Tuesday, February 19, 2013

When You Interview, Never Negotiate Until You Have An Offer

This advice is applicable to everyone, senior or junior.

I always try to tell candidates that they should not negotiate any aspect of a possible new position before actually getting an offer.  What this means is that during your first few interviews, you should only be gathering information to determine if you are interested in the potential job.  This is a time to ask questions and to listen – save your wants, needs and desires until you have an offer.  Once a company has committed to you and has made an offer, you will then have the leverage to bargain, but never before.

Last week I wrote about saying the wrong things when interviewing.  I used one example of a person who told her prospective boss that she liked to put her kids to bed.  It was misinterpreted.  Nevertheless, what the candidate was doing, in essence, was negotiating.  She was laying out her own ground rules for the job;  but in doing so, she precluded herself from getting an offer.

Interviewing is a process of gathering information.  Until you have all the facts about a company and a job, there is really nothing to negotiate. Some people, particularly those currently working, become slightly arrogant and lay out their wish list right up front.  it is their way of saying to a prospective employer, "I'm working, I'm successful and if you want me, here are my terms." They tell companies what they will and will not do and what they want and don’t want long before the opportunity is explained.  It is their way of being strong.  Unfortunately, it is a self-defeating strategy because it often precludes an offer.  

The leverage to negotiate is in the offer itself. 

Once you are made an offer, the company has committed to you fully.  Because of that commitment, it is time to negotiate.  Negotiations should not just be about salary and title.  They can also be about needs and life style.  I know of one person who lives in the city and was interviewing for a New Jersey job.  Once the offer was made, she was able to negotiate a daily limousine ride to work and back.  I can guaranty that if that had been brought up on the first interview, it would never have progressed to a second meeting. (By the way, I have actually heard about limos and car services happening several times.)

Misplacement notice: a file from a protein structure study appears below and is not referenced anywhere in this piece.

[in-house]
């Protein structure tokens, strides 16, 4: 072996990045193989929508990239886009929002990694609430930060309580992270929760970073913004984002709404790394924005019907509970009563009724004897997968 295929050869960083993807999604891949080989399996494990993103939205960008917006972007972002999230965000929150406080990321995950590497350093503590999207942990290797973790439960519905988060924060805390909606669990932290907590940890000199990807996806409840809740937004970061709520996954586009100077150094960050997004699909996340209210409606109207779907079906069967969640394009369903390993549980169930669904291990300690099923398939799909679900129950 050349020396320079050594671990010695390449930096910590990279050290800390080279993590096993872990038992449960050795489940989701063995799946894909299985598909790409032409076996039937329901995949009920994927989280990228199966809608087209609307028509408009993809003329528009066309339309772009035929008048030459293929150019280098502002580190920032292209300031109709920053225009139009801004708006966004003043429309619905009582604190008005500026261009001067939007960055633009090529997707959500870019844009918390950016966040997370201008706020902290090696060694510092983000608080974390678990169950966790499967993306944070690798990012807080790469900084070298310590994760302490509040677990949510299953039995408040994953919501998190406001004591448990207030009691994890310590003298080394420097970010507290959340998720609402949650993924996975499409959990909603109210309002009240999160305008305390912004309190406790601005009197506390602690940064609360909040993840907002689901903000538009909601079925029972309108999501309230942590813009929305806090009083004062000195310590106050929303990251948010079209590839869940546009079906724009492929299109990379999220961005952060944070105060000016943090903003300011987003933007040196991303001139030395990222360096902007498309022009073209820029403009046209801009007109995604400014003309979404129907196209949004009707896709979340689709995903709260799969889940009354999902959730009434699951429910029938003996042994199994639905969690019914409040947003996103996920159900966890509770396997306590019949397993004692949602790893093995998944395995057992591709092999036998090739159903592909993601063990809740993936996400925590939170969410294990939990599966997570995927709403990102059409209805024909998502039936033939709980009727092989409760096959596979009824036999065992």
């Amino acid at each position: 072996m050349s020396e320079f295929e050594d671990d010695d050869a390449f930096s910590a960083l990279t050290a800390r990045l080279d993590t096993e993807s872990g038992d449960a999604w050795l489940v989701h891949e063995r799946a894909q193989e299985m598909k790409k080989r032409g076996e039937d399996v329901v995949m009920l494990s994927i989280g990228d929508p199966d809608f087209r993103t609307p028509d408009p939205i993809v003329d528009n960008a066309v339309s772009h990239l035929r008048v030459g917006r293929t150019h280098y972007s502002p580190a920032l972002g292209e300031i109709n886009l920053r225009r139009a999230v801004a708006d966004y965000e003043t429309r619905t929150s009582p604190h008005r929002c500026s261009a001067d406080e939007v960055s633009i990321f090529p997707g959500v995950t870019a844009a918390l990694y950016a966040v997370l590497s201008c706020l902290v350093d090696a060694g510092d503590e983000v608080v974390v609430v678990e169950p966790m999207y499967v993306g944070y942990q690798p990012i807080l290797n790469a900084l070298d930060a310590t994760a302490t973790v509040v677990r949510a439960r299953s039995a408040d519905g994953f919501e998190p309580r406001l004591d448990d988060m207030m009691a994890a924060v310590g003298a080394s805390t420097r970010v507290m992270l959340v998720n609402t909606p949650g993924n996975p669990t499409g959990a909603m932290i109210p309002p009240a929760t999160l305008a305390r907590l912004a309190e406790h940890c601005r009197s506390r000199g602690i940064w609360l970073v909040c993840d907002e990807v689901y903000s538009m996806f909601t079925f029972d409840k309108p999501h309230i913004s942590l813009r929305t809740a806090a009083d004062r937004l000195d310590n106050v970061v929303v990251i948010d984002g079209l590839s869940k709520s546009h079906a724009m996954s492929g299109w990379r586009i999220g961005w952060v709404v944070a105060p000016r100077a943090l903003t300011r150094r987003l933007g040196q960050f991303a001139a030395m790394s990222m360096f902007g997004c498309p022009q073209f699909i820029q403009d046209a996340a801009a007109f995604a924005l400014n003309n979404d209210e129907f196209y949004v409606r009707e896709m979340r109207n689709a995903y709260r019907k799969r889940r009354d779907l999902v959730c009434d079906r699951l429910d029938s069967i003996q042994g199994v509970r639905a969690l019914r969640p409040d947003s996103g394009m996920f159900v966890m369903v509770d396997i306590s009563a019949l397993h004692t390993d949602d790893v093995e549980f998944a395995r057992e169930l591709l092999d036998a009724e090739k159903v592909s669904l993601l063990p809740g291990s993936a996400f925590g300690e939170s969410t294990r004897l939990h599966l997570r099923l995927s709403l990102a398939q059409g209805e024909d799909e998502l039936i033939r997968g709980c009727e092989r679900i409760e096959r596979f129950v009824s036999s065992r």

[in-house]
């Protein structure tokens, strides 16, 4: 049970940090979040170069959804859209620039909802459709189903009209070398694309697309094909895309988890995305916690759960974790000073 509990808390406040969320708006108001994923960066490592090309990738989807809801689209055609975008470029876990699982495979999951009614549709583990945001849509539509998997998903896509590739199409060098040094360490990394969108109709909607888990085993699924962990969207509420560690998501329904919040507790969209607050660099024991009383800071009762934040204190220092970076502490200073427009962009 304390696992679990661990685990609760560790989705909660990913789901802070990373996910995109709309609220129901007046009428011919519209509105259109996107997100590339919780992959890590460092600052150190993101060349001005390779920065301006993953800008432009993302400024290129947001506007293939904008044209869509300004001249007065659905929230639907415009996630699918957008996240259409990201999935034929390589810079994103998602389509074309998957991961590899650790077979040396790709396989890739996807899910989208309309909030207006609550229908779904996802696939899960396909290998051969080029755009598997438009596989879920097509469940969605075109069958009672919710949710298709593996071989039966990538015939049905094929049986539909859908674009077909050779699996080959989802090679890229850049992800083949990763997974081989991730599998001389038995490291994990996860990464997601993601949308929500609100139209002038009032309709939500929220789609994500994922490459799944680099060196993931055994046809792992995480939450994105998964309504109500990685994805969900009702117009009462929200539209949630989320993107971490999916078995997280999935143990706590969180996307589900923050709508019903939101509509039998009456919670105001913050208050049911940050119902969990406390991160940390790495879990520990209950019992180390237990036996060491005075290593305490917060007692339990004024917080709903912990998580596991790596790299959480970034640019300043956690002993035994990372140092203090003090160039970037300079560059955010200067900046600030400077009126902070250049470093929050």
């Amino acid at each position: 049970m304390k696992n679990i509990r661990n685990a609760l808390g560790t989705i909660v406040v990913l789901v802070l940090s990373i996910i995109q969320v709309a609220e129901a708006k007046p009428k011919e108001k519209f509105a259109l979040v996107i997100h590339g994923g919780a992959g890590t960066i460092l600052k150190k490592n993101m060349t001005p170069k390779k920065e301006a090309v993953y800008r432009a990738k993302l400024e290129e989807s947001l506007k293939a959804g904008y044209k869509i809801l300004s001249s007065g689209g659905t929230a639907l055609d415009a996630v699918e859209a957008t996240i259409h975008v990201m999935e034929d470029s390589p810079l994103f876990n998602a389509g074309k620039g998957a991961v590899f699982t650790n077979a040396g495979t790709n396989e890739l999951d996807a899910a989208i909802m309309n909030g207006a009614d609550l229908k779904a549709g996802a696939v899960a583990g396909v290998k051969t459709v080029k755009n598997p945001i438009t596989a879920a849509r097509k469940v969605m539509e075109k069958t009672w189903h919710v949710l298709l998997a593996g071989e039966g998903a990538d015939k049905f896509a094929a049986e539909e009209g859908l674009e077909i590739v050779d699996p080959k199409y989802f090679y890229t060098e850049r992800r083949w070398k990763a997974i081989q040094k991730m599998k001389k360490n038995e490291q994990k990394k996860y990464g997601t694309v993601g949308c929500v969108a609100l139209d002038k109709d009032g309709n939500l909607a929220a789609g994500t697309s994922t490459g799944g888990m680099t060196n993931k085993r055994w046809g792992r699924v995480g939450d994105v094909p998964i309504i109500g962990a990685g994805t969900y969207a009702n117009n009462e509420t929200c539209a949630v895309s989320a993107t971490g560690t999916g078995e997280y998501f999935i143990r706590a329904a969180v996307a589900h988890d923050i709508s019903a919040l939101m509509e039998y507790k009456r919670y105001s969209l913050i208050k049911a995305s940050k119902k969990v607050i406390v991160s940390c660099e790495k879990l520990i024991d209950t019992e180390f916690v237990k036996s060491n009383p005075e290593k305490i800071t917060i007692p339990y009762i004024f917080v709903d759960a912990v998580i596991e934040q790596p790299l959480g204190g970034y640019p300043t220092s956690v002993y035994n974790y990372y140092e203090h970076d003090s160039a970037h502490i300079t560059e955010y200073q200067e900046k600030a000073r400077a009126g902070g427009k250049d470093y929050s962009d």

Salary expectations should not be discussed until an offer is made.  Interviewing should be a learning process for both hiring company and candidate.  As you interview, you can determine the parameters of the job which will enable you to determine if the salary range they have been given is reasonable for that job and for you.  Naming a number too early may preclude a salary negotiation.  I can think of many situations where after a number of interviews the candidate has learned about the difficulty of a job and believes that it should pay more than was originally suggested. Many interviewers like to ask what a candidate is expecting in terms of salary.  Sometimes this happens early in the process, sometimes later.  The answer should always be, “an opportunity”.  If a company tries to force a specific answer, the best way to handle this is by telling them current salary, which will leave you free to negotiate once the offer is made.

And then remember to read your offer letter.  If something you agreed to is not in the offer letter, it is not part of the offer.  Period.


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